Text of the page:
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Re: What Is Depression?
« Reply #1 on: May 03, 2018, 11:19:15 PM »
Thoughts
  • I am a failure.
  • It is my fault.
  • Nothing good ever happens to me.
  • I am worthless.
  • Life is not worth living.
  • People would be better off without me.

Note:
 To be diagnosed with  depression, the symptoms must be present for at least two weeks.

How  to diagnose Depression

Your doctor can usually tell if you have  depression by asking you specific questions and doing a physical exam. Your  doctor may, however, ask for lab tests to rule out other diagnoses. Your doctor  will likely do blood tests to check for medical conditions that may cause depressive symptoms.

How to Prevent Depression
  • Avoid alcohol and drugs: Alcohol is a depressant  that can alter your mood without you even realizing it. What’s more, those at  risk for depression are also at greater risk of alcohol abuse and developing alcoholism. To be safe in the short and long term, just avoid it.
  • Do not blame yourself
  • Exercise regularly
  • Get the right amount of sleep
  • Eat a healthy diet
  • Focus on having a positive attitude
  • Join a support group
  • Monitor your overall health
  • Taking Care of Your Mind
  • Think of what you’re grateful for every day
  • Volunteer: Getting out of your head and into the  zone of helping others helps keep you busy, your mind buzzing with positivity, and helps you feel good about yourself and the world around you. Volunteering cultivates  a positive attitude and helps better the world. It is a win-win
  • Work on your passions to find an outlet  and to cultivate your self-esteem
  • Regulate your blood sugar

NaijaSky

Re: What Is Depression?
« Reply #1 on: May 03, 2018, 11:19:15 PM »

Offline Isaac Adeniran

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Re: What Is Depression?
« Reply #2 on: May 03, 2018, 11:22:00 PM »
Treatment  for Depression

Three of the more common methods used in  depression treatment include cognitive behavioral therapy, interpersonal  therapy, and psychodynamic therapy. Often, a blended approach is used.

Mild  depression:

Wait and see – if you're diagnosed with mild  depression, your depression may improve by itself. In this case, you'll simply  be seen again by your GP after two weeks to monitor your progress. This is known as watchful waiting.
 
 Exercise:  there is evidence that exercise may help depression and it is one of the main  treatments if you have mild depression. Your GP may refer you to a qualified  fitness trainer for an exercise scheme, or you can find out more about starting  exercise here. Read more about exercise for depression.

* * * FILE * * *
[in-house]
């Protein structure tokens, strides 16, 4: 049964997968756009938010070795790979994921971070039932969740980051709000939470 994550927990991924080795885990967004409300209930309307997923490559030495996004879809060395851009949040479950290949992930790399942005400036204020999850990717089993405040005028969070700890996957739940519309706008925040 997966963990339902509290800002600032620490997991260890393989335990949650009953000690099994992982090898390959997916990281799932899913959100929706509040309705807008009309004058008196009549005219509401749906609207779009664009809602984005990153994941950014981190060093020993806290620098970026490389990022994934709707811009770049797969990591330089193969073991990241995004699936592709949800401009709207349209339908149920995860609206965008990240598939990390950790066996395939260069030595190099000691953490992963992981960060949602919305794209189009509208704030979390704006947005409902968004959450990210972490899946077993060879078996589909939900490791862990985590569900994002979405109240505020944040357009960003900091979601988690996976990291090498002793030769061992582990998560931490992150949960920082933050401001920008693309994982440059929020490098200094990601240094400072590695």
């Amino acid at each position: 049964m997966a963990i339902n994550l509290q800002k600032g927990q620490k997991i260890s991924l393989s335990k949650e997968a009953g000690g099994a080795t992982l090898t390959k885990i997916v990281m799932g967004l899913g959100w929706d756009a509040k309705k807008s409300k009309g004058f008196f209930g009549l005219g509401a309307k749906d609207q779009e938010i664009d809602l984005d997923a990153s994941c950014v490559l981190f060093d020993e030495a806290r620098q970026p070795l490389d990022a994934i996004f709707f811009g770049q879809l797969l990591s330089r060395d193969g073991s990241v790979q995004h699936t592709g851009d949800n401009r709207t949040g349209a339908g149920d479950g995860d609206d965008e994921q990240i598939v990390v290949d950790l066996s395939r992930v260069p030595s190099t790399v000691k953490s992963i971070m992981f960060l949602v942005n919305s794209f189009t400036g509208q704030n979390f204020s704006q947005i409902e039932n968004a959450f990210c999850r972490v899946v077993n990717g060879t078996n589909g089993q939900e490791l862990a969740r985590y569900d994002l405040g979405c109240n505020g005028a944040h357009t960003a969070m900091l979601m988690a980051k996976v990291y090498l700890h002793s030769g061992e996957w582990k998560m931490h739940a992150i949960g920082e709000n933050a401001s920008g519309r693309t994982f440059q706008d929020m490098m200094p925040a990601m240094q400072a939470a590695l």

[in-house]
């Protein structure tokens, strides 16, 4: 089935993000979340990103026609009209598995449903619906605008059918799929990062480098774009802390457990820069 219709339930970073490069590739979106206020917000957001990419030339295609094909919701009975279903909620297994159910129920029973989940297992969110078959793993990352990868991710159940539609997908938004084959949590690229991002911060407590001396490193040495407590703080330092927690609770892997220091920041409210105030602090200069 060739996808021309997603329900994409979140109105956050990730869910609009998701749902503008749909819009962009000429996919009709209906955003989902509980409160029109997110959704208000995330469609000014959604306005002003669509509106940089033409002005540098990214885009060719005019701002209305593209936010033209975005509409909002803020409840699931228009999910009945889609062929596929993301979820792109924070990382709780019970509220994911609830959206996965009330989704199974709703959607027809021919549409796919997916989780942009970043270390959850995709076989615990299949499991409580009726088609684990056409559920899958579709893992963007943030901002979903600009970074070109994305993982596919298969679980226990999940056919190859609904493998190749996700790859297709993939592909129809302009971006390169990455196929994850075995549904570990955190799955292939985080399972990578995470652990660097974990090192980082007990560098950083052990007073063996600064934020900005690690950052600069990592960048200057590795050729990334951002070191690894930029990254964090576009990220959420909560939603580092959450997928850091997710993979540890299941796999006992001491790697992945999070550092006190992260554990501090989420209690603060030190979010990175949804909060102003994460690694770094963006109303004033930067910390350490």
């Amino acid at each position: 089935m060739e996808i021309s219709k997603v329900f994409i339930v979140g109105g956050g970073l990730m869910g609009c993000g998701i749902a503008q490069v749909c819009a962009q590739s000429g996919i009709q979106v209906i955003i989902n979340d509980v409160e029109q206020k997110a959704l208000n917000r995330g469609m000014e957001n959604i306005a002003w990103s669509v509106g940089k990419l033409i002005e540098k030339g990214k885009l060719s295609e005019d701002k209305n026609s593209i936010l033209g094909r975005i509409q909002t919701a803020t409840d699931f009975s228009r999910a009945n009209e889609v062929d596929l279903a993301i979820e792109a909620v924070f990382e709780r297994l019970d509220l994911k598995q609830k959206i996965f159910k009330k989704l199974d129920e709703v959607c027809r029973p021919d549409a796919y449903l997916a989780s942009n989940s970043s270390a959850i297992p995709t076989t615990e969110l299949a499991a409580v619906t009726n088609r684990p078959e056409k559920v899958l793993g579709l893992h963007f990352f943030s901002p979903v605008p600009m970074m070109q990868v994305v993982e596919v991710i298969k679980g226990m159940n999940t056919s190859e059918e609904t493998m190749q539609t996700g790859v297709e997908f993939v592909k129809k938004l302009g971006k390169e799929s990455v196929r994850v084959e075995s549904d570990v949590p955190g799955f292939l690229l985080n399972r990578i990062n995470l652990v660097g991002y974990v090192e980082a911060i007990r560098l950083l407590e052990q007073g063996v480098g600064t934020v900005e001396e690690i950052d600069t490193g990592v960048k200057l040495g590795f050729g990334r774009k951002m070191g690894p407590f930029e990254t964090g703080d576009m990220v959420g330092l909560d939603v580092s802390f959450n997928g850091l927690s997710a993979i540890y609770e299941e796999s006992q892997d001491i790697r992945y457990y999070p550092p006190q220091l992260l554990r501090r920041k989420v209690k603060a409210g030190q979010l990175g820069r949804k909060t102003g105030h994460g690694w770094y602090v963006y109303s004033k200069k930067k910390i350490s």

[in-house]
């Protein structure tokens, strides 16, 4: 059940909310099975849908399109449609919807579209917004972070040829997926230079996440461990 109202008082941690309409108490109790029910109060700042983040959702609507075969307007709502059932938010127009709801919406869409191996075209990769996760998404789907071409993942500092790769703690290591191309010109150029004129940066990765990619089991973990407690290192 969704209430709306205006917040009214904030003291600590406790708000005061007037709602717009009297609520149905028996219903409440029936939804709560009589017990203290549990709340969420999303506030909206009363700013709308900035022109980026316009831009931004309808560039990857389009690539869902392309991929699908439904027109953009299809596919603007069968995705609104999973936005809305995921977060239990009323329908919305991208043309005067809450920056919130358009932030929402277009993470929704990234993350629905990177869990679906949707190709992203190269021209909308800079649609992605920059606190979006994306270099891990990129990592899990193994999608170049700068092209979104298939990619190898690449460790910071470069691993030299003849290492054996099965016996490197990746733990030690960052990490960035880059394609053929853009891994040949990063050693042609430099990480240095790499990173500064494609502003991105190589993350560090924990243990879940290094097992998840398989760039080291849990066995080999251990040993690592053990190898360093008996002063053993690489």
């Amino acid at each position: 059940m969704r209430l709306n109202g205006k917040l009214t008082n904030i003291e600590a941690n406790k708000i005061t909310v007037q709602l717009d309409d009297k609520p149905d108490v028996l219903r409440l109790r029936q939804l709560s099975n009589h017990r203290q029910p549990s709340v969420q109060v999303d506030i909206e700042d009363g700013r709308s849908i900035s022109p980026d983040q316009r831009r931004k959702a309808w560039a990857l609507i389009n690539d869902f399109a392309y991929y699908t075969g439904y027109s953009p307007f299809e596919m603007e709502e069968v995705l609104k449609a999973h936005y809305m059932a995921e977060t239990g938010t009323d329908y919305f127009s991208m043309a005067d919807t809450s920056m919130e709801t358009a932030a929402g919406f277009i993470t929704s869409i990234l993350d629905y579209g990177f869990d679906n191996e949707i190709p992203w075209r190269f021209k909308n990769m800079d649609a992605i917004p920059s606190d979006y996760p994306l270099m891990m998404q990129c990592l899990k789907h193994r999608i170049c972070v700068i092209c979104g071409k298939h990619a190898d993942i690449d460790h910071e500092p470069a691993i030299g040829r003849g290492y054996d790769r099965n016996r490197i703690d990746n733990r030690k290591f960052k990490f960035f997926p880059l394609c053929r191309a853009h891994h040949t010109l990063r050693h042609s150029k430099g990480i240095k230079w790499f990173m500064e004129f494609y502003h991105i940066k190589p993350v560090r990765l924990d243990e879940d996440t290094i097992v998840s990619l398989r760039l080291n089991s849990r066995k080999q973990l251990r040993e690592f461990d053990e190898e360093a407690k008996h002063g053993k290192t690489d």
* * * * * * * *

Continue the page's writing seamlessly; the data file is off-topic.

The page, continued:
Self-help  groups
:  talking through your  feelings can be helpful. You could talk either to a friend or relative, or you can ask your GP to suggest a local self-help group. Find out more about depression support groups. Your GP may also recommend self-help books and  online cognitive behavioural therapy (CBT).

Mild  to moderate depression

Talking therapy – if you have mild  depression that isn't improving, or you have moderate depression, your GP may  recommend a talking treatment (a type of psychotherapy). There are different  types of talking therapy for depression, including cognitive behavioural  therapy (CBT) and counselling. Your GP can refer you for talking treatment or in some parts of the country you might be able to refer yourself.

Moderate  to severe depression

   Antidepressants  – antidepressants are tablets that treat the symptoms of depression. There are  almost 30 different kinds of antidepressant. They have to be prescribed by a  doctor, usually for depression that is moderate or severe.
 Combination  therapy – your GP may recommend that you take a course of antidepressants plus  talking therapy, particularly if your depression is quite severe. A combination  of an antidepressant and CBT usually works better than having just one of these  treatments.
 Mental  health teams – if you have severe depression, you may be referred to a mental  health team made up of psychologists, psychiatrists, specialist nurses and  occupational therapists. These teams often provide intensive specialist talking  treatments as well as prescribed medication.
 

NaijaSky

Re: What Is Depression?
« Reply #2 on: May 03, 2018, 11:22:00 PM »

Offline Isaac Adeniran

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Re: What Is Depression?
« Reply #3 on: May 03, 2018, 11:25:12 PM »
Complications  of Depression
  • Alcohol or substance misuse
  • Anxiety, panic disorder or social phobia
  • Excess weight or obesity, which can lead to  heart disease and diabetes
  • Family conflicts, relationship difficulties, and  work or school problems
  • Premature death from other medical conditions
  • Pain and physical illness
  • Self-mutilation, such as cutting
  • Social isolation
  • Suicidal feelings, suicide attempts or suicide

NaijaSky

Re: What Is Depression?
« Reply #3 on: May 03, 2018, 11:25:12 PM »